“I will, yes,” Philadelphia owner Jeff Lurie said about entering a bid back in March. “I will, if it’s a success. New York will help us.”

Meanwhile in Chicago, hewing to its reputation as a deal-making town, the mayor has been lobbying on behalf of the Bears behind closed doors. Rahm Emanuel made his case to commissioner Roger Goodell last June in a conversation “about several things that would allow Chicago and the NFL to expand their already wonderful relationship,” according to a mayoral spokesman.

Whether any of those cities, or more stealthy contenders like Tennessee, Carolina and Seattle, make it into the final mix remains to be seen. In the 47 Super Bowls spread across 15 different venues so far, no hosting team has ever made it to the big game. But two came close: the then-Los Angeles Rams lost the 1979 game played just down the road at the Rose Bowl in Pasadena; five years later, the 49ers ventured just 30 miles from home to play at Stanford Stadium.

Based strictly on the numbers, the cold-weather franchise most likely to break that curse would be the Patriots. Using the 32-degree benchmark, New England is an NFL-best 23-6 (a winning percentage of 79 percent) in such games.

Among teams with at least 10 games in those conditions, it’s closest pursuer is Philadelphia (10-4), followed by Cincinnati (11-5), Green Bay (28-13-1) and Chicago (14-7). Five teams — St. Louis, Arizona, San Francisco, New Orleans and Detroit — haven’t won even once in the cold over that same span.

Not that any or all of them wouldn’t welcome the chance to try their luck in 2019.

“If they have it in Alaska, if that’s where they want to play the Super Bowl, I want to get my team there. That’s how I look at it,” Buffalo coach Doug Marrone said.

“I don’t see it anyway else because either I’m there playing it, or I’m at home feeling pretty …” and here Marrone paused to glance at Bills spokesman Scott Berchtold. “Can I say the word I want to say?” he began.

“Lousy?” suggested Berchtold.

“Lousy,” Marrone repeated. “OK.”

LEAVE A COMMENT

Discussion | No comments

The Daily Republic does not necessarily condone the comments here, nor does it review every post. Read our full policy

.

Solano News

Puppies to take part in Vallejo dog show

By Adrienne Harris | From Page: A1 | Gallery

 
‘Same Time, Next Year’ opens in Benicia

By Amy Maginnis-Honey | From Page: B1

Man to stand trial in rural Vacaville killing

By Jess Sullivan | From Page: A1, 8 Comments | Gallery

 
‘We Got Next’ Comedy Tour stops at Dimitri’s

By Amy Maginnis-Honey | From Page: B1

 
Tonnesen seeks Fairfield City Council seat

By Ryan McCarthy | From Page: A3 | Gallery

 
Family matriarch celebrates 100th birthday

By Ian Thompson | From Page: A3, 1 Comment | Gallery

Barbecue brings big crowd, progress to Parkway Gardens

By Ryan McCarthy | From Page: A3, 16 Comments | Gallery

 
Afisivalu announces run for Fairfield council

By Ryan McCarthy | From Page: A3, 1 Comment | Gallery

 
Assist-A-Grad wraps up interviews

By Barry Eberling | From Page: A4 | Gallery

 
Napa County bridge to close for work

By Barry Eberling | From Page: A4

Town hall on crime set in Fairfield

By Ryan McCarthy | From Page: A4, 8 Comments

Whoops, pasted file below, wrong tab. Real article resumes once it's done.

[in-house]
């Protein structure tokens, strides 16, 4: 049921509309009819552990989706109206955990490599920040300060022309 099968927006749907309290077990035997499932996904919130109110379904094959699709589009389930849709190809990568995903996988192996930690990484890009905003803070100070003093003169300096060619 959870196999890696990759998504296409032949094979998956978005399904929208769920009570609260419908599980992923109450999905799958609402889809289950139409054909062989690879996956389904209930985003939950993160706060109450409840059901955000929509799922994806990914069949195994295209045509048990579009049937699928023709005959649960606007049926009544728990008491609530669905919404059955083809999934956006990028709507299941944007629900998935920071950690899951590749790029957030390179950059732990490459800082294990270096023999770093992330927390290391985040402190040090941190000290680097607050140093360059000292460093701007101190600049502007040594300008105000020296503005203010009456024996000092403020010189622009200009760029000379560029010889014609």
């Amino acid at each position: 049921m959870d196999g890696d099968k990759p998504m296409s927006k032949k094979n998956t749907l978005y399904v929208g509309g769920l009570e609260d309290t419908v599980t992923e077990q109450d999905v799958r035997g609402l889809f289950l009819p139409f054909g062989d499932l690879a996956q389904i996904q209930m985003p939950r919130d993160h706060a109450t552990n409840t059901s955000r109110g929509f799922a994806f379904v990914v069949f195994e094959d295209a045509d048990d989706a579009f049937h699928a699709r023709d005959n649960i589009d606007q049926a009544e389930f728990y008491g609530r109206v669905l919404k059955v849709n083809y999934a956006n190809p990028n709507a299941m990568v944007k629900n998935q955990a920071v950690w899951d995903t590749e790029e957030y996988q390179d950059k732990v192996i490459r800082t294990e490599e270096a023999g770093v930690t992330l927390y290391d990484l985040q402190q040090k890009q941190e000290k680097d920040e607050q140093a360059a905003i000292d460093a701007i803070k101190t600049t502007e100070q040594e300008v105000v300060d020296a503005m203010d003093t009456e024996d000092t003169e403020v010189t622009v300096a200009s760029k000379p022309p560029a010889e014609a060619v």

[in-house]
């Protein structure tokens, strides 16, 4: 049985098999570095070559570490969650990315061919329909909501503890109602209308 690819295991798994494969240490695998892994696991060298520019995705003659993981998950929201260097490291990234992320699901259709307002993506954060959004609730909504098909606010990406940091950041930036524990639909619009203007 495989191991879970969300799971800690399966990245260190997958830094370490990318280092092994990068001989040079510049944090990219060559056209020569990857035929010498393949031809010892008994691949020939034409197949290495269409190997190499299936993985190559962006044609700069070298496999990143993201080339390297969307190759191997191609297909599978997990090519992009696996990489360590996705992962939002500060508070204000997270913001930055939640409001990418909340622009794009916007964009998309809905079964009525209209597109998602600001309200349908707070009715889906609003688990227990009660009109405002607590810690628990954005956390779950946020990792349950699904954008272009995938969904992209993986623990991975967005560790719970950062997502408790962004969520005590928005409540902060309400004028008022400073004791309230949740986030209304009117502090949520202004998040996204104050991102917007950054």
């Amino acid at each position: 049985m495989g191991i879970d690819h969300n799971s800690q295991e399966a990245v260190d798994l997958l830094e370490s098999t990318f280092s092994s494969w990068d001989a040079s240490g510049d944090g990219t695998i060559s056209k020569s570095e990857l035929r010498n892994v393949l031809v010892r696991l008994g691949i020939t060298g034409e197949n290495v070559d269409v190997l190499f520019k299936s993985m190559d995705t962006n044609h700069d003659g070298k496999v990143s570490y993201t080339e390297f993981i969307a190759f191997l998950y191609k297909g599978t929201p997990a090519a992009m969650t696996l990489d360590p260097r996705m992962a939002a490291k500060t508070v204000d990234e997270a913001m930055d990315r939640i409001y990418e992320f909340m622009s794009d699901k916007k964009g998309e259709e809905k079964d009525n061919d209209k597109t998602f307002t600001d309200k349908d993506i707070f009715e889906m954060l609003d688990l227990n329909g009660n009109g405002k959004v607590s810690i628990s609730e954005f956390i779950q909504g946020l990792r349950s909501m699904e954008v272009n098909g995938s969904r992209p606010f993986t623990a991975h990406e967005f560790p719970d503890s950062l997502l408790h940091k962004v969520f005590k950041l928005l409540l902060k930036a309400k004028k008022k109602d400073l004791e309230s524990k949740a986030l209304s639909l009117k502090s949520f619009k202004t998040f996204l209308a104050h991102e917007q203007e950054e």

Crash shuts I-80 offramp to Highway 12

By Barry Eberling | From Page: A5, 4 Comments | Gallery

Weather for April 18, 2014

By Daily Republic staff | From Page: B12

 
Suisun City police log: April 16, 2014

By Susan Hiland | From Page: A12

Fairfield police log: April 16, 2014

By Susan Hiland | From Page: A12

 
.

US / World

Putin’s choice of words shed light on Ukraine

By The Associated Press | From Page: A1

 
Who gained, and what, at Ukraine talks

By The Associated Press | From Page: A1

Ukrainian unity on display with peaceful rallies

By The Associated Press | From Page: A1

 
Deal reached on calming Ukraine tensions – for now

By The Associated Press | From Page: A1

Salmon released in California river restoration

By The Associated Press | From Page: A4

 
Astronomers spot most Earth-like planet yet

By The Associated Press | From Page: A5

Jury convicts husband in Iraqi woman’s death

By The Associated Press | From Page: A5

 
1 dead, 1 injured in California boating accident

By The Associated Press | From Page: A5

BART fined $210,000 for worker deaths

By The Associated Press | From Page: A5, 1 Comment

 
Military shell prompted evacuation of hundreds

By The Associated Press | From Page: A5

California health care sign-ups exceed projections

By The Associated Press | From Page: A6

 
Obama: 8 million signed up for health care

By The Associated Press | From Page: A6, 3 Comments

Dirty creek, old purse solve four-decade mystery

By The Associated Press | From Page: A7

 
Chelsea Clinton expecting first child this fall

By The Associated Press | From Page: A8

Holder: Hate crimes ‘an affront to who we are’

By The Associated Press | From Page: A8, 4 Comments

 
Man said to be homesick for prison gets 3 1/2 years

By The Associated Press | From Page: A8

Spate of Mideast virus infections raises concerns

By The Associated Press | From Page: A10

 
Samples collected from oil slick not from plane

By The Associated Press | From Page: A10, 1 Comment

S. Sudan: 12 die after mob attacks UN base

By The Associated Press | From Page: A10

 
Peru volcano prompts evacuation of 4,000

By The Associated Press | From Page: A10

Nigeria: Fate of 115 abducted girls unknown